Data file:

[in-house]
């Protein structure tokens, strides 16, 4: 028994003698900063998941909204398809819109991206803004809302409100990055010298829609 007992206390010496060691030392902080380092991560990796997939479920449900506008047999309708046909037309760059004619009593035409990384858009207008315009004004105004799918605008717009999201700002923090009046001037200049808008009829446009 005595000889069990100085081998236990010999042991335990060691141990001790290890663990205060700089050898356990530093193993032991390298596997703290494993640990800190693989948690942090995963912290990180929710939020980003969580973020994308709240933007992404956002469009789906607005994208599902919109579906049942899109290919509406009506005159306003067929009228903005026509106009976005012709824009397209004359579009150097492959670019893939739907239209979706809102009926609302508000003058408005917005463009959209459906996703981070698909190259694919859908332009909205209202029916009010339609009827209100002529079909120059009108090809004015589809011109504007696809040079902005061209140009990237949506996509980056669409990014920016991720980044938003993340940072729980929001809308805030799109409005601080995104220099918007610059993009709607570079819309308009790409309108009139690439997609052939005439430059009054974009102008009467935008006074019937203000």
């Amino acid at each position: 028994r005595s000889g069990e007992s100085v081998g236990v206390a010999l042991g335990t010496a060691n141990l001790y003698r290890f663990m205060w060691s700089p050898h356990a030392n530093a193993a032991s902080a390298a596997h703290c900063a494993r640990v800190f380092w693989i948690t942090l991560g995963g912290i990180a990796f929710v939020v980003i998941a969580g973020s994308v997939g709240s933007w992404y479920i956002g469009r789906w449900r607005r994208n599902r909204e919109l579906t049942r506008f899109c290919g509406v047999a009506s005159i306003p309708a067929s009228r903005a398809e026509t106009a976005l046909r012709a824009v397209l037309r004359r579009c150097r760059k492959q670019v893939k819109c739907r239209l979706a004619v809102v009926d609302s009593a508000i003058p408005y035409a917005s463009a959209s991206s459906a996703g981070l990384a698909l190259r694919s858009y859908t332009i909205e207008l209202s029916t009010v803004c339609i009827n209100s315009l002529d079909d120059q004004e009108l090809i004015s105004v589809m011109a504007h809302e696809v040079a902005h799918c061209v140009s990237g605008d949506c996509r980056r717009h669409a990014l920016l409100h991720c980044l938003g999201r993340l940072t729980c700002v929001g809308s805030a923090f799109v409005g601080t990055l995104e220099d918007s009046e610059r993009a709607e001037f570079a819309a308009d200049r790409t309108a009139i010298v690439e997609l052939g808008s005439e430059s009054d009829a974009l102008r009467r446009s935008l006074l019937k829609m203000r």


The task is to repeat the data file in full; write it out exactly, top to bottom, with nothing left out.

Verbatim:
[in-house]
């Protein structure tokens, strides 16, 4: 028994003698900063998941909204398809819109991206803004809302409100990055010298829609 007992206390010496060691030392902080380092991560990796997939479920449900506008047999309708046909037309760059004619009593035409990384858009207008315009004004105004799918605008717009999201700002923090009046001037200049808008009829446009 005595000889069990100085081998236990010999042991335990060691141990001790290890663990205060700089050898356990530093193993032991390298596997703290494993640990800190693989948690942090995963912290990180929710939020980003969580973020994308709240933007992404956002469009789906607005994208599902919109579906049942899109290919509406009506005159306003067929009228903005026509106009976005012709824009397209004359579009150097492959670019893939739907239209979706809102009926609302508000003058408005917005463009959209459906996703981070698909190259694919859908332009909205209202029916009010339609009827209100002529079909120059009108090809004015589809011109504007696809040079902005061209140009990237949506996509980056669409990014920016991720980044938003993340940072729980929001809308805030799109409005601080995104220099918007610059993009709607570079819309308009790409309108009139690439997609052939005439430059009054974009102008009467935008006074019937203000």
């Amino acid at each position: 028994r005595s000889g069990e007992s100085v081998g236990v206390a010999l042991g335990t010496a060691n141990l001790y003698r290890f663990m205060w060691s700089p050898h356990a030392n530093a193993a032991s902080a390298a596997h703290c900063a494993r640990v800190f380092w693989i948690t942090l991560g995963g912290i990180a990796f929710v939020v980003i998941a969580g973020s994308v997939g709240s933007w992404y479920i956002g469009r789906w449900r607005r994208n599902r909204e919109l579906t049942r506008f899109c290919g509406v047999a009506s005159i306003p309708a067929s009228r903005a398809e026509t106009a976005l046909r012709a824009v397209l037309r004359r579009c150097r760059k492959q670019v893939k819109c739907r239209l979706a004619v809102v009926d609302s009593a508000i003058p408005y035409a917005s463009a959209s991206s459906a996703g981070l990384a698909l190259r694919s858009y859908t332009i909205e207008l209202s029916t009010v803004c339609i009827n209100s315009l002529d079909d120059q004004e009108l090809i004015s105004v589809m011109a504007h809302e696809v040079a902005h799918c061209v140009s990237g605008d949506c996509r980056r717009h669409a990014l920016l409100h991720c980044l938003g999201r993340l940072t729980c700002v929001g809308s805030a923090f799109v409005g601080t990055l995104e220099d918007s009046e610059r993009a709607e001037f570079a819309a308009d200049r790409t309108a009139i010298v690439e997609l052939g808008s005439e430059s009054d009829a974009l102008r009467r446009s935008l006074l019937k829609m203000r």